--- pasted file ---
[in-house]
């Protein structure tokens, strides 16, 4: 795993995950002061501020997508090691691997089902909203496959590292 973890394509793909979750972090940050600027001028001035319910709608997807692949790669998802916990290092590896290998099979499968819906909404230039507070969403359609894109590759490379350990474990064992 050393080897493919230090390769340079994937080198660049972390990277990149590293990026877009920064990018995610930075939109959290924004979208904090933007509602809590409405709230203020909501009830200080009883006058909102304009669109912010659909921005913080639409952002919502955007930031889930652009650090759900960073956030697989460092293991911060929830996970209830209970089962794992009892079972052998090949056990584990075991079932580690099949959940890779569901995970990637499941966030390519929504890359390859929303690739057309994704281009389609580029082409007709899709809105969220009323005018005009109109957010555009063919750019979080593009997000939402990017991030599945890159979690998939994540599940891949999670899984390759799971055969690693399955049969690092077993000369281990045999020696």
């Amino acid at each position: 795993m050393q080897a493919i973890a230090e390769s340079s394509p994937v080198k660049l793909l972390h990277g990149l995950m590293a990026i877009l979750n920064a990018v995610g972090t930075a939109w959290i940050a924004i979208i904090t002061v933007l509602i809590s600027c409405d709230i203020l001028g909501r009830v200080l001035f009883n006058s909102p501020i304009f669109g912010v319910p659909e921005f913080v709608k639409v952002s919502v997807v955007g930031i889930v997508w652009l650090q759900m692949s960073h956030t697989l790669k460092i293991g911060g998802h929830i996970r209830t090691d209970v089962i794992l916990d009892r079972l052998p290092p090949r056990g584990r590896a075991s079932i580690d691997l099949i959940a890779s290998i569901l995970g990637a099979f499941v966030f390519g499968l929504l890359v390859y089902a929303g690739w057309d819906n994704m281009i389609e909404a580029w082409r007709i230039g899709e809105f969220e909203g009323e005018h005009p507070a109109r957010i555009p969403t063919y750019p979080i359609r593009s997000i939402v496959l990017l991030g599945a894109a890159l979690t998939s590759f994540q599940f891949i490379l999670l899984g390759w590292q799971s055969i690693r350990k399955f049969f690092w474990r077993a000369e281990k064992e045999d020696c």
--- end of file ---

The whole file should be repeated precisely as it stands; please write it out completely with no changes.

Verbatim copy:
[in-house]
């Protein structure tokens, strides 16, 4: 795993995950002061501020997508090691691997089902909203496959590292 973890394509793909979750972090940050600027001028001035319910709608997807692949790669998802916990290092590896290998099979499968819906909404230039507070969403359609894109590759490379350990474990064992 050393080897493919230090390769340079994937080198660049972390990277990149590293990026877009920064990018995610930075939109959290924004979208904090933007509602809590409405709230203020909501009830200080009883006058909102304009669109912010659909921005913080639409952002919502955007930031889930652009650090759900960073956030697989460092293991911060929830996970209830209970089962794992009892079972052998090949056990584990075991079932580690099949959940890779569901995970990637499941966030390519929504890359390859929303690739057309994704281009389609580029082409007709899709809105969220009323005018005009109109957010555009063919750019979080593009997000939402990017991030599945890159979690998939994540599940891949999670899984390759799971055969690693399955049969690092077993000369281990045999020696």
């Amino acid at each position: 795993m050393q080897a493919i973890a230090e390769s340079s394509p994937v080198k660049l793909l972390h990277g990149l995950m590293a990026i877009l979750n920064a990018v995610g972090t930075a939109w959290i940050a924004i979208i904090t002061v933007l509602i809590s600027c409405d709230i203020l001028g909501r009830v200080l001035f009883n006058s909102p501020i304009f669109g912010v319910p659909e921005f913080v709608k639409v952002s919502v997807v955007g930031i889930v997508w652009l650090q759900m692949s960073h956030t697989l790669k460092i293991g911060g998802h929830i996970r209830t090691d209970v089962i794992l916990d009892r079972l052998p290092p090949r056990g584990r590896a075991s079932i580690d691997l099949i959940a890779s290998i569901l995970g990637a099979f499941v966030f390519g499968l929504l890359v390859y089902a929303g690739w057309d819906n994704m281009i389609e909404a580029w082409r007709i230039g899709e809105f969220e909203g009323e005018h005009p507070a109109r957010i555009p969403t063919y750019p979080i359609r593009s997000i939402v496959l990017l991030g599945a894109a890159l979690t998939s590759f994540q599940f891949i490379l999670l899984g390759w590292q799971s055969i690693r350990k399955f049969f690092w474990r077993a000369e281990k064992e045999d020696c």